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Savage Hexcrawl - Part 1: Mapping & Travel

Last time on Savage Hexcrawl we looked into the basics of hexcrawl play style. Today, we will look at how the players utilize the hex map to record their travels, map their journey while keeping the game Fast, Furious and Fun!



Mapping

Sample Players' Hex Map
It is players' responsibility to map their journey. They should already have a (preferably numbered) hex grid and pencils for drawing. For the sake of consistency, it's best if one player will be designated the mapper of the group. The mapper will draw the terrain type for each new hex the group visits. You don't have to be an artist - simple terrain type symbols, or even letters are perfectly acceptable. Best time to draw the map is when the GM describes the journey and checks for encounters.
If you want to note some of your smaller discoveries (6mile hex can hold a lot of things!), it is best to use a notebook. Just write the number of the hex and your discovery. Who knows, the party might want to return to it in the future.


Travel

Most OSR systems use some kind of speed attribute to calculate how much a character can travel during the day, then divides it by the hex size to calculate how much the party can travel during a day. All this math does not mix well with the Fast, Furious and Fun idea of gaming that Savage World has. In Savage Hexcrawl we simply use characters' Pace. Trust me, it works. It was not only playtested, but the math behind it works... if you squint a bit. Most importantly, this approach is Fast, Furious and Fun!


Determining party's move speed.

The party's Pace is equal to the Pace of the slowest character. This is the amount of "move points" you have for the day of travel. Basic, plain Hex requires 2 points to travel trough (1 to the center of a hex, another to exit it). A party of humans, in perfect condition can travel 3 of those hexes, roughly 18 miles in a day (6 to 8h of active travel, and few hours for stops, food etc.).
Various factors can affect characters' Pace, and by extent can change  the amount of points the party will receive for the day. Using vesicles or mounts will allow you use their Pace. Many other things will hinder your speed - most importantly fatigue and injury. Each point of Wounds and Fatigue lowers your "daily Pace" accordingly, even if you are riding a mount or driving a vehicle. If you are lucky enough to be a passenger - your are skipped when determining the lowest Pace. Suddenly, a donkey cart is not a bad investment.


Cost of Travel

Now that you know how many move points the party has for the day, you can start your journey. It is easy to travel on flat plains or on the roads. This way you can travel nearly 20 miles a day. Other terrains are not as fun to travel trough. 
Each terrain type has an assigned point cost to travel trough it. It starts from 2 points for easy travel trough plains or on the roads. Places like forests, hills or deserts will have a cost between 3 and 4, while going trough Mountains can will cost 6. Other things, like encounters, severe weather or crossing a river can add to this cost. So while in theory, a party can travel 3 full hexes each day it does not happen that often in practice.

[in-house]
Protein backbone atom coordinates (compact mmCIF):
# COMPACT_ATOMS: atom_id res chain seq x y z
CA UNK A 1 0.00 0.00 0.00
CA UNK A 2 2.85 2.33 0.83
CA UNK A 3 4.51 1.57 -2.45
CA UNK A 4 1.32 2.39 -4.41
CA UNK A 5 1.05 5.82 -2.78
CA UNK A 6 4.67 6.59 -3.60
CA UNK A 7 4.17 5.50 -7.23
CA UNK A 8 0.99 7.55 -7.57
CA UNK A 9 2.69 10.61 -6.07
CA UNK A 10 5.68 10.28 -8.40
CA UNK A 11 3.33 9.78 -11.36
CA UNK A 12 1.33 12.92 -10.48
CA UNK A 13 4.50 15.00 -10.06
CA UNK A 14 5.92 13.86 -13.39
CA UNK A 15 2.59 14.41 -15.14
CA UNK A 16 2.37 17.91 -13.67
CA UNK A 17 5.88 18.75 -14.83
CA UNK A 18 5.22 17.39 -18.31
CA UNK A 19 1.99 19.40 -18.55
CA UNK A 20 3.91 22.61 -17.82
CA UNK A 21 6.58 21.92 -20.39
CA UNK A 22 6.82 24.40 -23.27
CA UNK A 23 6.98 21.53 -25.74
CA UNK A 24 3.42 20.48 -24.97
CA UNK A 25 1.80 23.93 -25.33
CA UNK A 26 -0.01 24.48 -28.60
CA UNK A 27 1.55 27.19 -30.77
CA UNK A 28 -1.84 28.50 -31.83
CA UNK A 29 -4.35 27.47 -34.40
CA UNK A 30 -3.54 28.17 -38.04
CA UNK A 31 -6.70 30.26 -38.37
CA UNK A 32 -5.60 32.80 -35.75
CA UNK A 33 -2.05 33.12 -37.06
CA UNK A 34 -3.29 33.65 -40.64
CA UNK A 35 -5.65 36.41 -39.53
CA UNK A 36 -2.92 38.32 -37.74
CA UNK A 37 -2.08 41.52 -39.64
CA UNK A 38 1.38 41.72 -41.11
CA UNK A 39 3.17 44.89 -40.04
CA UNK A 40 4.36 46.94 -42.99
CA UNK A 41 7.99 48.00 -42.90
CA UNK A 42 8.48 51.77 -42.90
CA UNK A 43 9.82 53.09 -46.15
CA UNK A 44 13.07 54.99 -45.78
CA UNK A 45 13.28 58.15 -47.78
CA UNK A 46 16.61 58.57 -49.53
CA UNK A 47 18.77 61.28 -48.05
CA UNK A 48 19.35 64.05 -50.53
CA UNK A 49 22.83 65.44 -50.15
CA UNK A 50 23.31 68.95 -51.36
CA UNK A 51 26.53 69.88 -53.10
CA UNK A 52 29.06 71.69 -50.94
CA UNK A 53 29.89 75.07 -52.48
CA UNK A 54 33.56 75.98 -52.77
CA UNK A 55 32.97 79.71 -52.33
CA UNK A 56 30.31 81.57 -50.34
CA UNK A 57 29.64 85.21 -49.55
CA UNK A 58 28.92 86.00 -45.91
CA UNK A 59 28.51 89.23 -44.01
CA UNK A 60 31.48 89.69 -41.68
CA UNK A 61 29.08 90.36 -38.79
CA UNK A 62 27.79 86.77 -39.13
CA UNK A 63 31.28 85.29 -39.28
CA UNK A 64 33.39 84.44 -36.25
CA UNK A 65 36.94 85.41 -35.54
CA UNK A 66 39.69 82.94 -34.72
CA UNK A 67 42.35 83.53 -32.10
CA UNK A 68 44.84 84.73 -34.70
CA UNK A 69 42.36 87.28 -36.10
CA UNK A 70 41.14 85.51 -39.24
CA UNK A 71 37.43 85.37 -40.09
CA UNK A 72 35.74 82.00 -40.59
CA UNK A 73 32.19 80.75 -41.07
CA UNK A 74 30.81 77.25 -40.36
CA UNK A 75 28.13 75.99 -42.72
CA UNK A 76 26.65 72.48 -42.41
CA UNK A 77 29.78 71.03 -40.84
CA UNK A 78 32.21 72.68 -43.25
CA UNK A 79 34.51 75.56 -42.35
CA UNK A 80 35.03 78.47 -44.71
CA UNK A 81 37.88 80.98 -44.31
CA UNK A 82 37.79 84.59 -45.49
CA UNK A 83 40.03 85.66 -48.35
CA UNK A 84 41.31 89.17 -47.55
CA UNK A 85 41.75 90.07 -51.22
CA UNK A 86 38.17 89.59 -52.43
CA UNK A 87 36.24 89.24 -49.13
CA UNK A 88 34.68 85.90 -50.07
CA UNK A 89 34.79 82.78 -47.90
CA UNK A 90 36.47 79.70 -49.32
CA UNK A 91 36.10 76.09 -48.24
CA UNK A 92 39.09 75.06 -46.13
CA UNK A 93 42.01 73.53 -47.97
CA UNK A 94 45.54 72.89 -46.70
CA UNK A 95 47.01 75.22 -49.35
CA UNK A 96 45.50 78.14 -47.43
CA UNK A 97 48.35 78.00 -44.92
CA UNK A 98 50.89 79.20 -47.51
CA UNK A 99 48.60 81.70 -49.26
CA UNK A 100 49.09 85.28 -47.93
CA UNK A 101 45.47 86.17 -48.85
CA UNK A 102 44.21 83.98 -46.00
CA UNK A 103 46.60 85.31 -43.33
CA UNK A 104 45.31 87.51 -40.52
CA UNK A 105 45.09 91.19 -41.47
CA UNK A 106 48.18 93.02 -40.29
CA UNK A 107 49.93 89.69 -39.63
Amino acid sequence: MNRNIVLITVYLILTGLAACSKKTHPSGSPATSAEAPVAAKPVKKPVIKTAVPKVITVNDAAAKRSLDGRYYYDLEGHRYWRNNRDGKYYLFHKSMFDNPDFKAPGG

Exploring a Hex

So far you know how to travel, but where is the promised exploration, you ask? Fear not! When you enter each hex, the GM will check if the party stumbled upon anything - most of the time they won't. But each hex can hold many secrets - small villages, ruins, travelling theater trope etc. If you want to explore what the area holds, the party can spend a move point and one player (let's call him the expedition leader) can make a Notice check wit a modifier designated by the GM (usually a minus). This symbolizes the party slowing down and exploring, instead of just traveling trough the hex. You can retry the Notice check as many times as you want, but each time, you need to spend a movement point. 


Camping

Travelling for a whole day in the wilderness is tiring. The party needs a good night's rest to recharge. When or they decide to stop travelling for the day, one character needs to test Survival Skill to find a good place for the camp. Any remaining movement points are added to the test on 1-to-1 basis. For each Success and Raise the party chooses a card suit. When the GM checks for encounters during the night, the party can ignore any encounter of the chosen suits (their camp is well hidden, they see the threat beforehand and know how to avoid it etc.). Critical failure on the Survival test means that the party wanders most of the night looking for a place to sleep - the characters will suffer a level of Fatigue for the next day.


Other


  • Feel free to use the rules for Dramatic Interludes to spice up the travel even more - after all, you are not just travelling in silence.
  • Don't be surprised that you won't encounter something each day. The campaign timeline, events or the fact in which hex you are can change the encounter chances.
  • If you encounter something that you are not prepared to tackle - don't be afraid to back away. You can always come back here later and check it out.


Next time we will go into more detail about the terrain types and what they can hold. Stay tuned!